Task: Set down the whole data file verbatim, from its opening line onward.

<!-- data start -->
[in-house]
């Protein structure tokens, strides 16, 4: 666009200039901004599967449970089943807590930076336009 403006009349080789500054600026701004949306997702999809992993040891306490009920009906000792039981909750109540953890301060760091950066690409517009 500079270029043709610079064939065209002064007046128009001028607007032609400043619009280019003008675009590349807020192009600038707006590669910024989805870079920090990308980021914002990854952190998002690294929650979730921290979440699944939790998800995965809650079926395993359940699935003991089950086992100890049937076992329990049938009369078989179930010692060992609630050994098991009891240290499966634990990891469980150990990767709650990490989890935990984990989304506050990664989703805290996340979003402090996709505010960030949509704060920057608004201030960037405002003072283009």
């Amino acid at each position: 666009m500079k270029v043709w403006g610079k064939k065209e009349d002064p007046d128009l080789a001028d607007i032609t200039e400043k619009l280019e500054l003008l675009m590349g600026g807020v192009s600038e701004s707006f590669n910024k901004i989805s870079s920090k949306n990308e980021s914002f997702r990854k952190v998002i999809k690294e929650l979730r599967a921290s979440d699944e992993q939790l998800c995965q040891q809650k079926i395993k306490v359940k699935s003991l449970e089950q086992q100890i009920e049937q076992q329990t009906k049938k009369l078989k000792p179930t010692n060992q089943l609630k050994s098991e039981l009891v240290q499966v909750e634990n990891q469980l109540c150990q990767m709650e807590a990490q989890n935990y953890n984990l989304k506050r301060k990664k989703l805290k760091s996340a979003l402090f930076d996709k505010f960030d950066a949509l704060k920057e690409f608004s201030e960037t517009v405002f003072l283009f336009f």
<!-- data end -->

[in-house]
């Protein structure tokens, strides 16, 4: 666009200039901004599967449970089943807590930076336009 403006009349080789500054600026701004949306997702999809992993040891306490009920009906000792039981909750109540953890301060760091950066690409517009 500079270029043709610079064939065209002064007046128009001028607007032609400043619009280019003008675009590349807020192009600038707006590669910024989805870079920090990308980021914002990854952190998002690294929650979730921290979440699944939790998800995965809650079926395993359940699935003991089950086992100890049937076992329990049938009369078989179930010692060992609630050994098991009891240290499966634990990891469980150990990767709650990490989890935990984990989304506050990664989703805290996340979003402090996709505010960030949509704060920057608004201030960037405002003072283009």
């Amino acid at each position: 666009m500079k270029v043709w403006g610079k064939k065209e009349d002064p007046d128009l080789a001028d607007i032609t200039e400043k619009l280019e500054l003008l675009m590349g600026g807020v192009s600038e701004s707006f590669n910024k901004i989805s870079s920090k949306n990308e980021s914002f997702r990854k952190v998002i999809k690294e929650l979730r599967a921290s979440d699944e992993q939790l998800c995965q040891q809650k079926i395993k306490v359940k699935s003991l449970e089950q086992q100890i009920e049937q076992q329990t009906k049938k009369l078989k000792p179930t010692n060992q089943l609630k050994s098991e039981l009891v240290q499966v909750e634990n990891q469980l109540c150990q990767m709650e807590a990490q989890n935990y953890n984990l989304k506050r301060k990664k989703l805290k760091s996340a979003l402090f930076d996709k505010f960030d950066a949509l704060k920057e690409f608004s201030e960037t517009v405002f003072l283009f336009f």